And then, of course, there are the mountains... ah, the mountains...

Posted by
7415 posts

I would not use the word "base" for Zurich in the itinerary you posted. Except that you have relatives there, there is absolutely no reason to return there. As first-timers to Europe, you may be unfamiliar with the term "open-jaw" air ticket. And the time and money spent on the return are better used seeing other cities. You also may not have learned yet whether you prefer to take short daytrips in the area of a big city, or change rooms often (like Rick's tour books often do) to see many more cities. It's a matter of temperament and preference.

You also need to do a little more research before you firm up the itinerary. Even if your husband's interest is, say, modern architecture and modern ( ... not "contemporary"?? ) art, I see little reason to schlep to a fading post-industrial city that has nothing but the Guggenheim Bilbao. Even Santiago de Compostela has "more" to see and do than Bilbao-to pick another slightly isolated destination. In fact, you could go to the Vitra Design Museum campus (steps from Basel, Switzerland) and see a Gehry building from the outside, and tour every inch of Zaha Hadid's first constructed project, the Vitra Fire Station. (You could also visit a Gehry building in several U.S. cities.) But Switzerland, Germany, and France (among other countries) are loaded with a staggering quantity and quality of both old and new art museums. The Fondation Beyeler (in Basel) is among the most important modern art collections in the world. If only they had more display space.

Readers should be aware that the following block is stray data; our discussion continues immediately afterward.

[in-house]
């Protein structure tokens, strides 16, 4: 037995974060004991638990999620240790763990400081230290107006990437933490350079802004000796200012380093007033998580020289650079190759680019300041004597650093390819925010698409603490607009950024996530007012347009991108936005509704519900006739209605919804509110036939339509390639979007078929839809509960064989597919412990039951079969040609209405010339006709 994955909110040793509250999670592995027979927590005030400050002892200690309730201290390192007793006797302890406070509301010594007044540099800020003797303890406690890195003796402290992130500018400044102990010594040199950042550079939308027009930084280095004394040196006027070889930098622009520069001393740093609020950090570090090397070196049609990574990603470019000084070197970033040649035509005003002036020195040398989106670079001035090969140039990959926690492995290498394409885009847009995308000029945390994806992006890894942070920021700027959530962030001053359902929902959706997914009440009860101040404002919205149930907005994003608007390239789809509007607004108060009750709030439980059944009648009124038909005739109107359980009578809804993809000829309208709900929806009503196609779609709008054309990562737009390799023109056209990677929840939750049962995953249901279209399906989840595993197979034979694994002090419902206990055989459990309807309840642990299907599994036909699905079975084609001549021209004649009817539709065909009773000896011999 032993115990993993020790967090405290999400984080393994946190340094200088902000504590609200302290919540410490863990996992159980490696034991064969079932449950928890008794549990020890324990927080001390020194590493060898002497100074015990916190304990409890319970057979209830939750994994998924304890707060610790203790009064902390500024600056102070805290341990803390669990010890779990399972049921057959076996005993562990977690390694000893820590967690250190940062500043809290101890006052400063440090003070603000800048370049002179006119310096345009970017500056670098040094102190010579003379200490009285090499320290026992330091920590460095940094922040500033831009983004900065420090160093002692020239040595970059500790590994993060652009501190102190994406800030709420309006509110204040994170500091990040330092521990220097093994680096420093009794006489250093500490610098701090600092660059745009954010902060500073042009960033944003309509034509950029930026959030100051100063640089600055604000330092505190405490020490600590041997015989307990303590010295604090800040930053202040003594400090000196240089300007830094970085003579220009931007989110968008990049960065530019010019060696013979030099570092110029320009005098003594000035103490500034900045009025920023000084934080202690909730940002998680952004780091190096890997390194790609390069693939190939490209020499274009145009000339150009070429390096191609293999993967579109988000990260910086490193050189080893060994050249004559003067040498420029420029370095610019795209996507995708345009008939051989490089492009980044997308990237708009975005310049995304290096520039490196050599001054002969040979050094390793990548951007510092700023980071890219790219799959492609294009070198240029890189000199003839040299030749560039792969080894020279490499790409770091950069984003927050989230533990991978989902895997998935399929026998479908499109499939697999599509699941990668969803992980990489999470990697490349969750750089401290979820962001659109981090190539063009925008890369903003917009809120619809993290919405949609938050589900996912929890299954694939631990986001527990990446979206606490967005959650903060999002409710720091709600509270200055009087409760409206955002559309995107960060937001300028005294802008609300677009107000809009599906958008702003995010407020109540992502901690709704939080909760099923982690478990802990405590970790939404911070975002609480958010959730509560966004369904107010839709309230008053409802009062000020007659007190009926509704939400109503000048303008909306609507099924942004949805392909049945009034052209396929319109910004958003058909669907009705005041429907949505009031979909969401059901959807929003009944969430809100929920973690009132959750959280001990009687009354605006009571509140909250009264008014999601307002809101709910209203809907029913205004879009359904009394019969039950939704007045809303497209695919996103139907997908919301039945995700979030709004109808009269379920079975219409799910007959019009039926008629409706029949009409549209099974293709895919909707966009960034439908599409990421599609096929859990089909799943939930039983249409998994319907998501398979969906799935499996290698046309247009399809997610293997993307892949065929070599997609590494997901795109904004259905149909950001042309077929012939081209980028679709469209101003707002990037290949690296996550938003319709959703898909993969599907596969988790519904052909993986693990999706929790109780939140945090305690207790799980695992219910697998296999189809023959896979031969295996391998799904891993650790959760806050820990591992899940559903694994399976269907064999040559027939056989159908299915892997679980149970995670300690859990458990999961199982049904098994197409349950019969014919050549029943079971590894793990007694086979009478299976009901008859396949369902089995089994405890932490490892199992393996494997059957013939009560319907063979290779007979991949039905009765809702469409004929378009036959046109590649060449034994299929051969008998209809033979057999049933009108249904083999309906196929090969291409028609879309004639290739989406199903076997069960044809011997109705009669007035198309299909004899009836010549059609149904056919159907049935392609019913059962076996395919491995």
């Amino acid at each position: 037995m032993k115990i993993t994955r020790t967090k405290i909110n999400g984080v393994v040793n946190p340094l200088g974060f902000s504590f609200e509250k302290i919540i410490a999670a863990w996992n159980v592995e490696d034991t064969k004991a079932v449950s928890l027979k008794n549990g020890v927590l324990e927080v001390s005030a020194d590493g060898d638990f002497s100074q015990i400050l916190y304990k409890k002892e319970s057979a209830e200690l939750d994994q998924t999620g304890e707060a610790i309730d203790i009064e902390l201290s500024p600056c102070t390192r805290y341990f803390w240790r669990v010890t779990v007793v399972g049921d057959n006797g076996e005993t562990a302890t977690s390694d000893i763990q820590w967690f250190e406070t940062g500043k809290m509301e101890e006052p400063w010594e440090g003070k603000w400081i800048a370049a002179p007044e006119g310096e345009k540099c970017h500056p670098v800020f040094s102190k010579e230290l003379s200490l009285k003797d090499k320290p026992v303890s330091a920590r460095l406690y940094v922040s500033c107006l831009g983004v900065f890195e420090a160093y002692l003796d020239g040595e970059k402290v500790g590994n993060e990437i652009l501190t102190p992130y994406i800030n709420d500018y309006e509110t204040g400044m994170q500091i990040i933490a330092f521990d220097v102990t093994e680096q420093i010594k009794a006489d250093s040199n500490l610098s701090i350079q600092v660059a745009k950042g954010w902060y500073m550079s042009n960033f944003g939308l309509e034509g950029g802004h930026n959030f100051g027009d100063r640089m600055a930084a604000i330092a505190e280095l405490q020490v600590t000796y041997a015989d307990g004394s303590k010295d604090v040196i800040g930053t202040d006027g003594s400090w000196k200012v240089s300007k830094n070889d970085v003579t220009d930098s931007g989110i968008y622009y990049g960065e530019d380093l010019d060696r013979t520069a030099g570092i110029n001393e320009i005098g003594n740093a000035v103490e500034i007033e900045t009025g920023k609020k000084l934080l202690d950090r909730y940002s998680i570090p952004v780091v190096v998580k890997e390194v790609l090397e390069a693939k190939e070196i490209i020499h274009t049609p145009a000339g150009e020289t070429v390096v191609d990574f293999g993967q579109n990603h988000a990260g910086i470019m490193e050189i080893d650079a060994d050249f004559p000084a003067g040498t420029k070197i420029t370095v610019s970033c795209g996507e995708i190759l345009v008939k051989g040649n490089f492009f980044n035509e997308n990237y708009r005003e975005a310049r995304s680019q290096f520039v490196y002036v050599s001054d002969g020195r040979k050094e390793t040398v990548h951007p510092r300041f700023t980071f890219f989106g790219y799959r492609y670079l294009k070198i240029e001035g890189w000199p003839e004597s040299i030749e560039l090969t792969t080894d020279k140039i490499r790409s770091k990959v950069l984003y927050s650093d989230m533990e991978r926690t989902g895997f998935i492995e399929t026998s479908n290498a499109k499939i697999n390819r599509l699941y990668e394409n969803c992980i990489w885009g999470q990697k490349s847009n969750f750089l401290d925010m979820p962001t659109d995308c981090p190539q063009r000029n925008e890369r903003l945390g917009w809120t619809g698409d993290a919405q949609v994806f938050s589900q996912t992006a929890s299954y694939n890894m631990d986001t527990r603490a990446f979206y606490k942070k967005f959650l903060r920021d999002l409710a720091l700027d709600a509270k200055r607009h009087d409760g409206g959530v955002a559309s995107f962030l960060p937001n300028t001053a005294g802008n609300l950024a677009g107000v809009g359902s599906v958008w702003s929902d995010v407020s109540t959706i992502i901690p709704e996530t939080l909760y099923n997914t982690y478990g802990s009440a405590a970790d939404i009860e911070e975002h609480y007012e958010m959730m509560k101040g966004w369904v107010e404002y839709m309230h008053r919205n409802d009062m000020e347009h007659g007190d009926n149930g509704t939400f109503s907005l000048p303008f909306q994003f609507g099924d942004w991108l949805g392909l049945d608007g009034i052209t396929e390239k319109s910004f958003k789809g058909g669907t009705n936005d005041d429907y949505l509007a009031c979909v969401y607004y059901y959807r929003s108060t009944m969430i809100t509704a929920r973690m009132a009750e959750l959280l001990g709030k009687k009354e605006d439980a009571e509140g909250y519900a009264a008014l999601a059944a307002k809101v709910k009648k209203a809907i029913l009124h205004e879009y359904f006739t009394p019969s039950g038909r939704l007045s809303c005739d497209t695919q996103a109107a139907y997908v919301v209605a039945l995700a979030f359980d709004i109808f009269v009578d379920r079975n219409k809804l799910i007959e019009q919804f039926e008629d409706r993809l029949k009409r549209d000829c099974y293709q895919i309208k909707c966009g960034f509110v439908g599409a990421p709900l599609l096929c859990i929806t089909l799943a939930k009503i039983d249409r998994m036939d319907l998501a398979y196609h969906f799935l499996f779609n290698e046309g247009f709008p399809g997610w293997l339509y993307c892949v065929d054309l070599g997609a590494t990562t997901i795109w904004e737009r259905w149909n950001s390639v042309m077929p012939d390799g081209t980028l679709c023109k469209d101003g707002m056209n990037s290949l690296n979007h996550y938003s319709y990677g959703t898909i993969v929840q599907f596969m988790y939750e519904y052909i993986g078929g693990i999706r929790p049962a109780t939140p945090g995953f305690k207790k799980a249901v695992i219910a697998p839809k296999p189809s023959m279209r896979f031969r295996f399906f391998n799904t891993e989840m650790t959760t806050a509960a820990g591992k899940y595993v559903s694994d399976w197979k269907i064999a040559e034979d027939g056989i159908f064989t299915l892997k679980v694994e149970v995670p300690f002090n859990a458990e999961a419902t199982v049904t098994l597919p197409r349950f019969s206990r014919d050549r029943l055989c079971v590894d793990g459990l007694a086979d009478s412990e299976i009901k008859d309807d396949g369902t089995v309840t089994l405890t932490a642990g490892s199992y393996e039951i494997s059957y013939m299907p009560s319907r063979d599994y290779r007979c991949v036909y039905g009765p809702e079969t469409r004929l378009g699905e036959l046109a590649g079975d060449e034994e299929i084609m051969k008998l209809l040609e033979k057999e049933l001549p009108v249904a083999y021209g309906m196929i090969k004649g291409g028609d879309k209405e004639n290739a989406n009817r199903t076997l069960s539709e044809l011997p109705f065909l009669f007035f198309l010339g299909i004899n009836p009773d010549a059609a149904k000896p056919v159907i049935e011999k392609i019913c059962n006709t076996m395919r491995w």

I don't mean to pick on your husband, but I think you have not done enough preparation to use the three weeks to best advantage. Have you bought (or read at the library) Rick's introduction to travel books, (like Mona Winks, for example), and skimmed the books for the individual countries you're considering? Have you checked how expensive your time in Switzerland is going to be - even if the room is free?

I'm 63 myself, but have traveled enough that I don't find getting to the train station very stressful anymore. But you mentioned your desire not to spend too much time on train travel. The first trip we took to Europe was a week in Paris and a week in London, with local daytrips (like Versailles and Greenwich, for example.) Maybe you should think about closer together locations and fewer countries? Although I hate going through Heathrow, we went home from Santiago de Compstella because there are so many flights from Northern Spain to London. Could you interest yourselves in big cities that are well-connected? Look at a map of just Thalys trains, for a start. I mean like London-Brussels-Cologne-Amsterdam and home. Or if you have to include Zurich, London-Paris-Brussels-Cologne-Basel-Zurich. Did you give the month of travel yet-are you interested in mountain-Switzerland?

Another issue is whether your budget will permit only one trip to Europe in your retirement. That would justify a lot more time on trains.